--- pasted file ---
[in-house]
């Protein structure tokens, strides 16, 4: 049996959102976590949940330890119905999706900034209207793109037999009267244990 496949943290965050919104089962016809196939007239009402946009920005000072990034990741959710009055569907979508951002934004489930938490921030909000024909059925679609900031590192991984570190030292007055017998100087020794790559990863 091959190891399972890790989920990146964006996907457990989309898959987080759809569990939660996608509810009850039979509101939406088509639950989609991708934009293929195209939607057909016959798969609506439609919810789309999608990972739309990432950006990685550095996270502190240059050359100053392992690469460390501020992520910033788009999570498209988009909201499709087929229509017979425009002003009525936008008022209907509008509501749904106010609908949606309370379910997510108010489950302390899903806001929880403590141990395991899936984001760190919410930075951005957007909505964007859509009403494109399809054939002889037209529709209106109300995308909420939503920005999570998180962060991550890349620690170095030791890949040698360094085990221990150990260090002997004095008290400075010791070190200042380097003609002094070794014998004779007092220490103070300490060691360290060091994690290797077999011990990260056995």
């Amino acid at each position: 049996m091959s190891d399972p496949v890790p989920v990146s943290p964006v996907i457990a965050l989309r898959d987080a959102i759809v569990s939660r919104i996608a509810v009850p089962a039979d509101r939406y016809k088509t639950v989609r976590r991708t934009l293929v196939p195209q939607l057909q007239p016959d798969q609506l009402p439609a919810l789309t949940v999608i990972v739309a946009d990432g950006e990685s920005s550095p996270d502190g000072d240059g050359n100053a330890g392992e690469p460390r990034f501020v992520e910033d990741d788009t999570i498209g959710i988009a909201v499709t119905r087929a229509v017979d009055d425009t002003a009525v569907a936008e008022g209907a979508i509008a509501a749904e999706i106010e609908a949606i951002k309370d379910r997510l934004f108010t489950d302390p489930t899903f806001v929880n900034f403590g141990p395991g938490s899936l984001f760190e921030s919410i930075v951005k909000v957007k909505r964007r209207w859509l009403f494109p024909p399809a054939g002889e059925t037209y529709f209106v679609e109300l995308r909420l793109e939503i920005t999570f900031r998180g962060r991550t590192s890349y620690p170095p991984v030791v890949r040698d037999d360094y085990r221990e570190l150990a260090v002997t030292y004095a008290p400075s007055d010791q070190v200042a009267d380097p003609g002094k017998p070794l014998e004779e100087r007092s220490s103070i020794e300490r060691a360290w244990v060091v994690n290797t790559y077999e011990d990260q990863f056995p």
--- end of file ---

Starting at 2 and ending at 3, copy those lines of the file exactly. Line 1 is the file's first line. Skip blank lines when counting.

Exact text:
């Protein structure tokens, strides 16, 4: 049996959102976590949940330890119905999706900034209207793109037999009267244990 496949943290965050919104089962016809196939007239009402946009920005000072990034990741959710009055569907979508951002934004489930938490921030909000024909059925679609900031590192991984570190030292007055017998100087020794790559990863 091959190891399972890790989920990146964006996907457990989309898959987080759809569990939660996608509810009850039979509101939406088509639950989609991708934009293929195209939607057909016959798969609506439609919810789309999608990972739309990432950006990685550095996270502190240059050359100053392992690469460390501020992520910033788009999570498209988009909201499709087929229509017979425009002003009525936008008022209907509008509501749904106010609908949606309370379910997510108010489950302390899903806001929880403590141990395991899936984001760190919410930075951005957007909505964007859509009403494109399809054939002889037209529709209106109300995308909420939503920005999570998180962060991550890349620690170095030791890949040698360094085990221990150990260090002997004095008290400075010791070190200042380097003609002094070794014998004779007092220490103070300490060691360290060091994690290797077999011990990260056995």
């Amino acid at each position: 049996m091959s190891d399972p496949v890790p989920v990146s943290p964006v996907i457990a965050l989309r898959d987080a959102i759809v569990s939660r919104i996608a509810v009850p089962a039979d509101r939406y016809k088509t639950v989609r976590r991708t934009l293929v196939p195209q939607l057909q007239p016959d798969q609506l009402p439609a919810l789309t949940v999608i990972v739309a946009d990432g950006e990685s920005s550095p996270d502190g000072d240059g050359n100053a330890g392992e690469p460390r990034f501020v992520e910033d990741d788009t999570i498209g959710i988009a909201v499709t119905r087929a229509v017979d009055d425009t002003a009525v569907a936008e008022g209907a979508i509008a509501a749904e999706i106010e609908a949606i951002k309370d379910r997510l934004f108010t489950d302390p489930t899903f806001v929880n900034f403590g141990p395991g938490s899936l984001f760190e921030s919410i930075v951005k909000v957007k909505r964007r209207w859509l009403f494109p024909p399809a054939g002889e059925t037209y529709f209106v679609e109300l995308r909420l793109e939503i920005t999570f900031r998180g962060r991550t590192s890349y620690p170095p991984v030791v890949r040698d037999d360094y085990r221990e570190l150990a260090v002997t030292y004095a008290p400075s007055d010791q070190v200042a009267d380097p003609g002094k017998p070794l014998e004779e100087r007092s220490s103070i020794e300490r060691a360290w244990v060091v994690n290797t790559y077999e011990d990260q990863f056995p």